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PID controller

Some applications may require using only one or two actions to provide the appropriate system control. This is achieved by setting the other parameters to zero. A PID controller will be called a PI, PD, P or I controller in the absence of the respective control actions. PI controllers are fairly common, since derivative action is sensitive to measurement noise. Defining u(t) as the controller output or control input to plant, the final form of the PID algorithm is: • : Error SP=Setpoint value PV= Plant value  • : Variable of integration; takes on values from time 0 to the present  .

Proportional term The proportional term is given by: integral in a PID controller is the sum of the instantaneous error over time and gives the accumulated offset that should have been corrected previously. The accumulated error is then multiplied by the integral gain ( ) and added to the controller output. The integral term is given by: The integral term accelerates the movement of the process towards setpoint and eliminates the residual steady-state error that occurs with a pure proportional controller . Derivative term The job of derivative control is to react to changes in the system. A constant error will be dealt with by proportional and integral control The derivative of the process error is calculated by determining the slope of the error over time and multiplying this rate of change by the derivative gain Kd. The magnitude of the contribution of the derivative term to the overall control action is termed the derivative gain, Kd. " id="pdf-obj-2-6" src="pdf-obj-2-6.jpg">

The contribution from the integral term is proportional to both the magnitude of the error and the duration of the error. The integral in a PID controller is the sum of the instantaneous error over time and gives the accumulated offset that should have been corrected previously. The accumulated error is then multiplied by the integral in a PID controller is the sum of the instantaneous error over time and gives the accumulated offset that should have been corrected previously. The accumulated error is then multiplied by the integral gain ( ) and added to the controller output. The integral term is given by: The integral term accelerates the movement of the process towards setpoint and eliminates the residual steady-state error that occurs with a pure proportional controller . Derivative term The job of derivative control is to react to changes in the system. A constant error will be dealt with by proportional and integral control The derivative of the process error is calculated by determining the slope of the error over time and multiplying this rate of change by the derivative gain Kd. The magnitude of the contribution of the derivative term to the overall control action is termed the derivative gain, Kd. " id="pdf-obj-2-16" src="pdf-obj-2-16.jpg">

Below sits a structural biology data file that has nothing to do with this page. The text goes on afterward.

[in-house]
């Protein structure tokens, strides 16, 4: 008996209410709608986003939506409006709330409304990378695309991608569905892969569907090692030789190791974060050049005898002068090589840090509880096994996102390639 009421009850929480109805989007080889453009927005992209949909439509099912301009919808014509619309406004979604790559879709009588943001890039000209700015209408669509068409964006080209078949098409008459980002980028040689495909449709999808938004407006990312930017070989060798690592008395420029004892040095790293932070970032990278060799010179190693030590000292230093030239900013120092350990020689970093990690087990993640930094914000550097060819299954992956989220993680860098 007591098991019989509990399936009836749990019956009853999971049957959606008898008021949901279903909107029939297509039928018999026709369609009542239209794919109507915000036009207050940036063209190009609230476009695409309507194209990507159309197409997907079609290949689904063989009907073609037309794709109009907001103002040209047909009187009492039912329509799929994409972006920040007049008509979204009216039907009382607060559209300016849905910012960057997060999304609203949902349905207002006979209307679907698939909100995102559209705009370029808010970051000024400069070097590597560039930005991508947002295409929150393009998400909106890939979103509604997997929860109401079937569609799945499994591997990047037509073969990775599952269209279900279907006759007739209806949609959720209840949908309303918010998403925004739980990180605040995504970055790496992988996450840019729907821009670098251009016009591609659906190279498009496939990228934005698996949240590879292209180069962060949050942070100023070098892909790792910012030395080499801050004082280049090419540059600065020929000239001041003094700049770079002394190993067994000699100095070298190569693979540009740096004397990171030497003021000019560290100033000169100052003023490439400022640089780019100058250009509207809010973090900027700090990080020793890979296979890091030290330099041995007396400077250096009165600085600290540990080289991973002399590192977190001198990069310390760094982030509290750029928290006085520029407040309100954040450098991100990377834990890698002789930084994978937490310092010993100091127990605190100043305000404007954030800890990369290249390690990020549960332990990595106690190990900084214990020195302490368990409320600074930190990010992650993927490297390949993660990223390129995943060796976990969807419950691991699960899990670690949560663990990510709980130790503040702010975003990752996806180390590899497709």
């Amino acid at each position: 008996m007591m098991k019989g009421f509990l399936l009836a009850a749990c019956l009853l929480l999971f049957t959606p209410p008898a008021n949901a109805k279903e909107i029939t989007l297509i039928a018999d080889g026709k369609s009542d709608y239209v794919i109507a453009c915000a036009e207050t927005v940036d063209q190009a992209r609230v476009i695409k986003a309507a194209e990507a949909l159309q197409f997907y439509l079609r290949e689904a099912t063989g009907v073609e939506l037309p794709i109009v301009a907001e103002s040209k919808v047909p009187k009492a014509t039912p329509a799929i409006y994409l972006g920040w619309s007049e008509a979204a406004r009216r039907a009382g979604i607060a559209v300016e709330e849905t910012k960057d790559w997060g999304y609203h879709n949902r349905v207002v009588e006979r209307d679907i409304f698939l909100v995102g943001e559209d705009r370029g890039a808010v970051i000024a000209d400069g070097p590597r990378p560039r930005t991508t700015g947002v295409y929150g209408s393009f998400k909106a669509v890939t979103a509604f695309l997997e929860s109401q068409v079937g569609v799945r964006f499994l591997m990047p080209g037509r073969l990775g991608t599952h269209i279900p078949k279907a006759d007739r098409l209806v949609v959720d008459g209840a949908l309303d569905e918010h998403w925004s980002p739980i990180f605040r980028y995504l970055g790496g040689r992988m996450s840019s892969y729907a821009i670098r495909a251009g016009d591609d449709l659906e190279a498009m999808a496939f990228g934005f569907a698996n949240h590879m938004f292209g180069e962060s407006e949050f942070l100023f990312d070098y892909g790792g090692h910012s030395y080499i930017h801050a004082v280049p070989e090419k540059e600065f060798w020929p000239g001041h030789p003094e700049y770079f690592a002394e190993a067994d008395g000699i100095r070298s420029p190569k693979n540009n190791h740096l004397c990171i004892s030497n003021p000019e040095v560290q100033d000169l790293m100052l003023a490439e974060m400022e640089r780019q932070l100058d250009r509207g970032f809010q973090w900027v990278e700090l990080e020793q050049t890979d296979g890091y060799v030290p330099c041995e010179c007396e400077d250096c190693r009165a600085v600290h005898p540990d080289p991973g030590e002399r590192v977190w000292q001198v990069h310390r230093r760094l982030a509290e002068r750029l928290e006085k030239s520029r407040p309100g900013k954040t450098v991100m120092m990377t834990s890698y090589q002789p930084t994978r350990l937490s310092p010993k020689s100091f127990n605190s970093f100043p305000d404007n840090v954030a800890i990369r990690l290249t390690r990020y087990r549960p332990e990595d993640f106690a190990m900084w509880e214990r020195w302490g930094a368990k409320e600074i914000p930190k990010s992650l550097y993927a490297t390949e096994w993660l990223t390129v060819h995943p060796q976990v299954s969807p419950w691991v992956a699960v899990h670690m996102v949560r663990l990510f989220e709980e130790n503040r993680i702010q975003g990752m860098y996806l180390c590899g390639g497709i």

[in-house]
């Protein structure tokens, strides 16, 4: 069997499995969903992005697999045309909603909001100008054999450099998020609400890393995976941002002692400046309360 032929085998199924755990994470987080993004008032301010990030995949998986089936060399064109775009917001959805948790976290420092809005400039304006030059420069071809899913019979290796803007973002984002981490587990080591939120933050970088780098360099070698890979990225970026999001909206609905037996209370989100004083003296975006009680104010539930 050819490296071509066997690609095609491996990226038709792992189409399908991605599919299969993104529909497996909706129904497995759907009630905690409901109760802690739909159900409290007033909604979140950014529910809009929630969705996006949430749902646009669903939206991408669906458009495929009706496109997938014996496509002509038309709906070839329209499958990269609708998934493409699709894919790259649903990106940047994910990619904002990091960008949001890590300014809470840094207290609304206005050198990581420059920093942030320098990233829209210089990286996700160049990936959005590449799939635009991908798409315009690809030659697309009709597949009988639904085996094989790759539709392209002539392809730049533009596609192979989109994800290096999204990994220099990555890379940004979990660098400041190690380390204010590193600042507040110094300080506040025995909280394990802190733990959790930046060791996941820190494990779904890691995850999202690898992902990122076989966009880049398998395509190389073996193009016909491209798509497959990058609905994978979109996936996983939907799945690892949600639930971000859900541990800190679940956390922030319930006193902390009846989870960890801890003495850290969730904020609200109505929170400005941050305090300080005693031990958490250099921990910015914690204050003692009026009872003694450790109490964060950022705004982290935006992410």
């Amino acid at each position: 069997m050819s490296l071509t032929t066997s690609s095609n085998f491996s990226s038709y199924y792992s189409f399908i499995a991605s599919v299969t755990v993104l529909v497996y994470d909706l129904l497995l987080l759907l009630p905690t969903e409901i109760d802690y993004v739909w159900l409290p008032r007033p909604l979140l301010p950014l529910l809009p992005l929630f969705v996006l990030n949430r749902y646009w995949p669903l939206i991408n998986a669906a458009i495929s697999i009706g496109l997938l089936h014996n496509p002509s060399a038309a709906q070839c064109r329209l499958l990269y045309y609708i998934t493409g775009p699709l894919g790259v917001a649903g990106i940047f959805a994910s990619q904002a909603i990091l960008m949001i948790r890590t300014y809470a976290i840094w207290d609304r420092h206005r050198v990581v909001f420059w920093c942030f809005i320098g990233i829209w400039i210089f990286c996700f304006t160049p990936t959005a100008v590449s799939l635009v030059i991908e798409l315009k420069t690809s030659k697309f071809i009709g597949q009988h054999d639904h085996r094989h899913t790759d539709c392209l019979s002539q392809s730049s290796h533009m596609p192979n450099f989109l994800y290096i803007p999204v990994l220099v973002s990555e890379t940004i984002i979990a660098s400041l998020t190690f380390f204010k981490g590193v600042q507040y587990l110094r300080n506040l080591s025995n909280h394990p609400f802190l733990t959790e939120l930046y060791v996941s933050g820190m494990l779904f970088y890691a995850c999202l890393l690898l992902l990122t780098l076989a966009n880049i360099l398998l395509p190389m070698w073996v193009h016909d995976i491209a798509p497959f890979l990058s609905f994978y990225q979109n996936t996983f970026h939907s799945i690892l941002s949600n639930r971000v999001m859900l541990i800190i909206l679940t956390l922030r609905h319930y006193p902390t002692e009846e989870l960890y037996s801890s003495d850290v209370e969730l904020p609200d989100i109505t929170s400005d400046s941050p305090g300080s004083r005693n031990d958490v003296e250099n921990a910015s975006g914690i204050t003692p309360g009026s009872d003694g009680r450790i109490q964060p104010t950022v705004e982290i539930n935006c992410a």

The integral term is given by: integral in a PID controller is the sum of the instantaneous error over time and gives the accumulated offset that should have been corrected previously. The accumulated error is then multiplied by the integral gain ( ) and added to the controller output. The integral term is given by: The integral term accelerates the movement of the process towards setpoint and eliminates the residual steady-state error that occurs with a pure proportional controller . Derivative term The job of derivative control is to react to changes in the system. A constant error will be dealt with by proportional and integral control The derivative of the process error is calculated by determining the slope of the error over time and multiplying this rate of change by the derivative gain Kd. The magnitude of the contribution of the derivative term to the overall control action is termed the derivative gain, Kd. " id="pdf-obj-2-22" src="pdf-obj-2-22.jpg">

The derivative term is given by: diverges, with or without oscillation, and is limited only by saturation. Instability is caused by excess gain. Generally, stabilization of response is required and the process must not oscillate for any combination of process conditions and set-points, though sometimes marginal stability (bounded oscillation) is acceptable or desired. Tuning method: Method Advantages Disadvantages Requires Manual No math required; online. experienced tuning personnel Process upset, some Ziegler – Proven method; online. Nichols trial-and-error, very aggressive tuning. Consistent tuning; online or offline - can Software employ computer-automated control system Some cost or tools design (CAutoD) techniques; may include valve and sensor analysis; allows simulation before training involved downloading; can support non-steady-state " id="pdf-obj-3-4" src="pdf-obj-3-4.jpg">

Method

Manual tuning: If
the
system
must
remain
online,
one
tuning
method
is
to first
set
and
values
to
zero.
Increase
the
until
the
output
of
the loop
oscillates, then the should be set to approximately half of that value for a
"quarter amplitude decay" type response. Then increase until any offset is
corrected in sufficient time for the process. However, too much will cause
instability. Finally, increase , if required, until the loop is acceptably quick to
reach its reference after a load disturbance. However, too much will cause
excessive response and overshoot. A fast PID loop tuning usually overshoots
slightly to reach the setpoint more quickly; however, some systems cannot accept
overshoot, in which case an over-damped closed-loop system is required, which will require a